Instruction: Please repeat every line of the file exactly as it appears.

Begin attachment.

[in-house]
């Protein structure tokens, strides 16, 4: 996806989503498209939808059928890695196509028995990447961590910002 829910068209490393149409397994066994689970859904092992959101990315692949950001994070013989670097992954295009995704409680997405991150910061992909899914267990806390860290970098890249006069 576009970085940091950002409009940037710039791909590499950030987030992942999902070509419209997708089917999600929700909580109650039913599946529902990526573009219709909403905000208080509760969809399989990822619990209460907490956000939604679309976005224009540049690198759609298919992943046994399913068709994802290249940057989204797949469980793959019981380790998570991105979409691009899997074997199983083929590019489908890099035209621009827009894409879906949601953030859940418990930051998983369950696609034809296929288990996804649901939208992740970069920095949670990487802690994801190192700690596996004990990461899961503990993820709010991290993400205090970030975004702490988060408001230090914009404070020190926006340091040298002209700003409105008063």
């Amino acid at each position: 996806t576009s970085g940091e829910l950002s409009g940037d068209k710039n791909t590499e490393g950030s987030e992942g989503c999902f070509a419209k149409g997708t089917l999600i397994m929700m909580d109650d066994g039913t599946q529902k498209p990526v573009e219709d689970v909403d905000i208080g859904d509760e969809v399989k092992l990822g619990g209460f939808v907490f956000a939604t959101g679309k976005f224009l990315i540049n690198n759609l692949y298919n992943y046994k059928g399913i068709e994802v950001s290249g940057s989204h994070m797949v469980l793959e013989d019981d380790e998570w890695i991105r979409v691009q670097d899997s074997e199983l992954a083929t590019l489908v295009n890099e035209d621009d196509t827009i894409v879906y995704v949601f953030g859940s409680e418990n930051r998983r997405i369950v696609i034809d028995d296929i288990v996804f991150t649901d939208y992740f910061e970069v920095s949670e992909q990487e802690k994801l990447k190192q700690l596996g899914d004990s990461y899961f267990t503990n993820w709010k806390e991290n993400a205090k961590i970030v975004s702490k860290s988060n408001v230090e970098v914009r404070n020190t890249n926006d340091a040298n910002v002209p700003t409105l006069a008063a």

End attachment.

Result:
[in-house]
């Protein structure tokens, strides 16, 4: 996806989503498209939808059928890695196509028995990447961590910002 829910068209490393149409397994066994689970859904092992959101990315692949950001994070013989670097992954295009995704409680997405991150910061992909899914267990806390860290970098890249006069 576009970085940091950002409009940037710039791909590499950030987030992942999902070509419209997708089917999600929700909580109650039913599946529902990526573009219709909403905000208080509760969809399989990822619990209460907490956000939604679309976005224009540049690198759609298919992943046994399913068709994802290249940057989204797949469980793959019981380790998570991105979409691009899997074997199983083929590019489908890099035209621009827009894409879906949601953030859940418990930051998983369950696609034809296929288990996804649901939208992740970069920095949670990487802690994801190192700690596996004990990461899961503990993820709010991290993400205090970030975004702490988060408001230090914009404070020190926006340091040298002209700003409105008063």
């Amino acid at each position: 996806t576009s970085g940091e829910l950002s409009g940037d068209k710039n791909t590499e490393g950030s987030e992942g989503c999902f070509a419209k149409g997708t089917l999600i397994m929700m909580d109650d066994g039913t599946q529902k498209p990526v573009e219709d689970v909403d905000i208080g859904d509760e969809v399989k092992l990822g619990g209460f939808v907490f956000a939604t959101g679309k976005f224009l990315i540049n690198n759609l692949y298919n992943y046994k059928g399913i068709e994802v950001s290249g940057s989204h994070m797949v469980l793959e013989d019981d380790e998570w890695i991105r979409v691009q670097d899997s074997e199983l992954a083929t590019l489908v295009n890099e035209d621009d196509t827009i894409v879906y995704v949601f953030g859940s409680e418990n930051r998983r997405i369950v696609i034809d028995d296929i288990v996804f991150t649901d939208y992740f910061e970069v920095s949670e992909q990487e802690k994801l990447k190192q700690l596996g899914d004990s990461y899961f267990t503990n993820w709010k806390e991290n993400a205090k961590i970030v975004s702490k860290s988060n408001v230090e970098v914009r404070n020190t890249n926006d340091a040298n910002v002209p700003t409105l006069a008063a």